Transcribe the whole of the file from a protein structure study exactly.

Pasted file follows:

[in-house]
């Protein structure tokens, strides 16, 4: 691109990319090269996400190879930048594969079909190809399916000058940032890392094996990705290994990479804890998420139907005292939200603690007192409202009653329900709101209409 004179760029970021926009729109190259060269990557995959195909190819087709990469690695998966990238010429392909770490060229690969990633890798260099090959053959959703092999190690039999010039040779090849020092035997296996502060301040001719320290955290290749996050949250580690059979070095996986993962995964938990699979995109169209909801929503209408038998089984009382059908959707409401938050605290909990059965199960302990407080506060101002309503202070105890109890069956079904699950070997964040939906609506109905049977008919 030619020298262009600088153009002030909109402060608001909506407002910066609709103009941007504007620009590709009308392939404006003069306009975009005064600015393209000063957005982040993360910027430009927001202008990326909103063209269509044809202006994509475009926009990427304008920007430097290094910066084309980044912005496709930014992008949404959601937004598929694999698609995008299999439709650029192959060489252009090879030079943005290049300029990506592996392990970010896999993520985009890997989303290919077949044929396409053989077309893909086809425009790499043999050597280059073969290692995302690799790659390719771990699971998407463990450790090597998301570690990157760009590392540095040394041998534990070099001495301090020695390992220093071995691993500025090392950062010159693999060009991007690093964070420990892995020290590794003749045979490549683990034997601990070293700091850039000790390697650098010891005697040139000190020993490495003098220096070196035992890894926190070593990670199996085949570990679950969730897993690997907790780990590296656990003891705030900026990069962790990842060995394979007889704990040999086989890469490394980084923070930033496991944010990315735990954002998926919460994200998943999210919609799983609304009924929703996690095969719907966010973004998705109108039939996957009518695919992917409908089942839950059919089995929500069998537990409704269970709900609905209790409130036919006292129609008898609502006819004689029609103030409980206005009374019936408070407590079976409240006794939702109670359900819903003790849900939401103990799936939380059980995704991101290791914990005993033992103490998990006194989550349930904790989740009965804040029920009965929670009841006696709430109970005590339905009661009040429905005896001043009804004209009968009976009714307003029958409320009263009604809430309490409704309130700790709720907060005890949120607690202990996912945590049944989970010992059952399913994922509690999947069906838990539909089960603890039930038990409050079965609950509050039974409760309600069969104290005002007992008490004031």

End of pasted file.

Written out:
[in-house]
């Protein structure tokens, strides 16, 4: 691109990319090269996400190879930048594969079909190809399916000058940032890392094996990705290994990479804890998420139907005292939200603690007192409202009653329900709101209409 004179760029970021926009729109190259060269990557995959195909190819087709990469690695998966990238010429392909770490060229690969990633890798260099090959053959959703092999190690039999010039040779090849020092035997296996502060301040001719320290955290290749996050949250580690059979070095996986993962995964938990699979995109169209909801929503209408038998089984009382059908959707409401938050605290909990059965199960302990407080506060101002309503202070105890109890069956079904699950070997964040939906609506109905049977008919 030619020298262009600088153009002030909109402060608001909506407002910066609709103009941007504007620009590709009308392939404006003069306009975009005064600015393209000063957005982040993360910027430009927001202008990326909103063209269509044809202006994509475009926009990427304008920007430097290094910066084309980044912005496709930014992008949404959601937004598929694999698609995008299999439709650029192959060489252009090879030079943005290049300029990506592996392990970010896999993520985009890997989303290919077949044929396409053989077309893909086809425009790499043999050597280059073969290692995302690799790659390719771990699971998407463990450790090597998301570690990157760009590392540095040394041998534990070099001495301090020695390992220093071995691993500025090392950062010159693999060009991007690093964070420990892995020290590794003749045979490549683990034997601990070293700091850039000790390697650098010891005697040139000190020993490495003098220096070196035992890894926190070593990670199996085949570990679950969730897993690997907790780990590296656990003891705030900026990069962790990842060995394979007889704990040999086989890469490394980084923070930033496991944010990315735990954002998926919460994200998943999210919609799983609304009924929703996690095969719907966010973004998705109108039939996957009518695919992917409908089942839950059919089995929500069998537990409704269970709900609905209790409130036919006292129609008898609502006819004689029609103030409980206005009374019936408070407590079976409240006794939702109670359900819903003790849900939401103990799936939380059980995704991101290791914990005993033992103490998990006194989550349930904790989740009965804040029920009965929670009841006696709430109970005590339905009661009040429905005896001043009804004209009968009976009714307003029958409320009263009604809430309490409704309130700790709720907060005890949120607690202990996912945590049944989970010992059952399913994922509690999947069906838990539909089960603890039930038990409050079965609950509050039974409760309600069969104290005002007992008490004031």